The car also has hybrid technology with regenerative brakes. When the car is slowed, energy is recovered and stored in a battery. When an added burst of speed is needed, a paddle behind the steering wheel provides a boost using that stored energy.

“In racing, if you’re not going to make it faster, or more exciting, why even do it?” asks Forrest Jehlik from the Argonne National Laboratory, part of the US Department of Energy, outside Chicago, where I’m test-driving the car. “But if you can do that, and at the same time remove yourself from the environmental debate, it’s a win for everybody.”

In this case, the car I am driving is a simulator – perhaps fortunately as I continually crash it into the barriers. It is one of several in a large show trailer designed to be taken to events such as races and car meets, so that enthusiasts can witness the benefits of green tech, first hand. The simulator consists of a racing seat, a large flatscreen in front, and immersive sound. The experience is like a racing game, but with much more realistic controls.

Jehlik is the man responsible for this green-racing simulator, and he is convinced that planet-friendly technology has a role to play in the future of motorsport. He put me through my paces. I did not make any concessions to economical driving. I drove as fast as I could, and certainly didn’t limit my top speed or harsh manoeuvres – perhaps I would have done better if I was a little more restrained. (You can witness how I did in the video above.)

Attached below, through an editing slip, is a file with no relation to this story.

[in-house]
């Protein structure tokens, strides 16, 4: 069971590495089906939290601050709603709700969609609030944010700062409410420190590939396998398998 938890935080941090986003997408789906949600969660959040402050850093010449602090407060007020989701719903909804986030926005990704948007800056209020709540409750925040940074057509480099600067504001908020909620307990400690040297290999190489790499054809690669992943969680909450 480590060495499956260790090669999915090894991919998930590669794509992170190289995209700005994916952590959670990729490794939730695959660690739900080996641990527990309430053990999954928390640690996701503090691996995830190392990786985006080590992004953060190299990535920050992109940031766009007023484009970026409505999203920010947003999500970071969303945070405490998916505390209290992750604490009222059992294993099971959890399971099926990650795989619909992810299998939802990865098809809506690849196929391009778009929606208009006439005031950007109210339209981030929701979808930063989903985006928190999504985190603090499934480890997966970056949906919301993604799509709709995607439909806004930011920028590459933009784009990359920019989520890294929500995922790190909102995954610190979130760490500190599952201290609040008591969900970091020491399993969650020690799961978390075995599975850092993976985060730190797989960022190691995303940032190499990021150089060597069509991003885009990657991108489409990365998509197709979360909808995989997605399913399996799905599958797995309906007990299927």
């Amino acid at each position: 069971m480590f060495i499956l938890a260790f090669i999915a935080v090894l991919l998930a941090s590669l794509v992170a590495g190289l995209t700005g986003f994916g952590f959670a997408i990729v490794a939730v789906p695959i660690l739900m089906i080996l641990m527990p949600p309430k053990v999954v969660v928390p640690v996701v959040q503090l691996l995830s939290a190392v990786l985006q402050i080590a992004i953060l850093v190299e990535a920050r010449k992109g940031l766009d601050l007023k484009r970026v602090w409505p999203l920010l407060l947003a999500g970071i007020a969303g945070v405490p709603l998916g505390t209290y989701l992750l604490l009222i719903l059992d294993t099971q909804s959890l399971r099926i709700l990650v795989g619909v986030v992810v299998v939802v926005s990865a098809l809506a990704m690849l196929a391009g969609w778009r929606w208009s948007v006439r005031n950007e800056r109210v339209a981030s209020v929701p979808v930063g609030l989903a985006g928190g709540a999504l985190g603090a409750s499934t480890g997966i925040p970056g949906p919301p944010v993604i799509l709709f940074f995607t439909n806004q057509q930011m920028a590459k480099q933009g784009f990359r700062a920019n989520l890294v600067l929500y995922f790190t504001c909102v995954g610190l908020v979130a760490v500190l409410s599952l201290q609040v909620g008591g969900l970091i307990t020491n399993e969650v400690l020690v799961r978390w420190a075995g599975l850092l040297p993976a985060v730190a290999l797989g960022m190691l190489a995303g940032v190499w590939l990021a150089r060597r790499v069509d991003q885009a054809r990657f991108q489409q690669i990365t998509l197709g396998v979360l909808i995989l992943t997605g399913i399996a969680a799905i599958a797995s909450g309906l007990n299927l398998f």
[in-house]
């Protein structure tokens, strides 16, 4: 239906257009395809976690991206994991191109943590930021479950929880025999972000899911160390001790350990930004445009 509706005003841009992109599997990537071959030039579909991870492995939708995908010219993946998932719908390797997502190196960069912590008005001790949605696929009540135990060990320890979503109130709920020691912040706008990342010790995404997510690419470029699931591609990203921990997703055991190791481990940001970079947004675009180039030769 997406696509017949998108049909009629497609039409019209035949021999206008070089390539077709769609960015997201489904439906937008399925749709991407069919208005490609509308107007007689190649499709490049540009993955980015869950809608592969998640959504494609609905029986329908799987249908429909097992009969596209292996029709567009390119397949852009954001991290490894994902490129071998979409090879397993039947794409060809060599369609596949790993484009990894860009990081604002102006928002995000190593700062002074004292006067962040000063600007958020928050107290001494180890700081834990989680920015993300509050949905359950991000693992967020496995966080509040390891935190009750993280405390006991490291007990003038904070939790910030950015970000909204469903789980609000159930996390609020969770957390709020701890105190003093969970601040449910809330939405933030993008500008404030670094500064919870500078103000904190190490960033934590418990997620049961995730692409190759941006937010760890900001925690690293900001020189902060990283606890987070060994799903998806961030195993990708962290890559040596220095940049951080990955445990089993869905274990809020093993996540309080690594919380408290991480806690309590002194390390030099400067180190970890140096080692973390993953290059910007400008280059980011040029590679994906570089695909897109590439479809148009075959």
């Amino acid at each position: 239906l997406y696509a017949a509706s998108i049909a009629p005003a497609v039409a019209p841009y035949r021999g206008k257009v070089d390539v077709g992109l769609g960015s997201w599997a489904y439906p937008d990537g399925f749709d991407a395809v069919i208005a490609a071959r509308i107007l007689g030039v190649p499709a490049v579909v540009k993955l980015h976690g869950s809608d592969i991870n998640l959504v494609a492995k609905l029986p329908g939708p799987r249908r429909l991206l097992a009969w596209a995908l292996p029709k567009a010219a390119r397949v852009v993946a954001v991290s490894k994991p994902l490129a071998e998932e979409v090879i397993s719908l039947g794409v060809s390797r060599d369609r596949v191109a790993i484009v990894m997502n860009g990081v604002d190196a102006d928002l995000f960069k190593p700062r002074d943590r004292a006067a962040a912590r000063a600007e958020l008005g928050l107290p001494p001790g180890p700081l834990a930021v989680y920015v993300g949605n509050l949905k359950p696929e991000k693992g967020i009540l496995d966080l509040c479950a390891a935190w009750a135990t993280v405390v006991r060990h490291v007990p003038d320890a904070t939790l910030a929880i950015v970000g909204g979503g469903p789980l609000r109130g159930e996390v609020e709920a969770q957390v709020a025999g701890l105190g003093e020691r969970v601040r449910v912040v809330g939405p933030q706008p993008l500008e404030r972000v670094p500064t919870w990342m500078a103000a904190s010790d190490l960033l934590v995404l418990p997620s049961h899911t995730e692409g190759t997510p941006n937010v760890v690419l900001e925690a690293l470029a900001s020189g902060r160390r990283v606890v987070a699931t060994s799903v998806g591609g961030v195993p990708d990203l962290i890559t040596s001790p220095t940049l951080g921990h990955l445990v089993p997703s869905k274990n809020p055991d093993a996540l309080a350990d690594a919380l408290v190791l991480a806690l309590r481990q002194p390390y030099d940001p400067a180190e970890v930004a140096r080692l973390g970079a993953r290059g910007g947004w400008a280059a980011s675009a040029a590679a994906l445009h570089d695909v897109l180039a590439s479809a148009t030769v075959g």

At the end of the simulation some interesting statistics are displayed on the screen. Over a 200-lap race, in a conventional car, I would have used 193 gallons (730 litres) of gasoline. But the computer claimed that using the biofuel mix, and some regenerative braking, I would only have used 39 gallons (147 litres) of gasoline. The rest would have been biofuel, and, presumably, more environmentally friendly.

This technology is not just limited to the simulator; it is already being implemented in the US, in the American Le Mans GT Series.

The claim is often made that the technologies developed and tested in motorsport eventually make it into the more regular cars that we drive every day, so is it also true in this case? “That’s the goal,” says Jehlik, “to take it from the raceway to the driveway.”

If 2014 turns out to be the year when green racing really takes off, will it matter much to the average motorsports fan? Are these green shoots, like the simulator, enough to convince racing fans?

“The reception has been really good,” says Jehlik. “They really get it. We’re making better racing, and we’re having a much smaller impact on the environment.”

It’s too early to say if things like Formula E will kill off motorsports’ petrolhead tag. But with the advances being made and displayed, cleaner, greener and much quieter motor racing may be closer to the starting grid than you might think.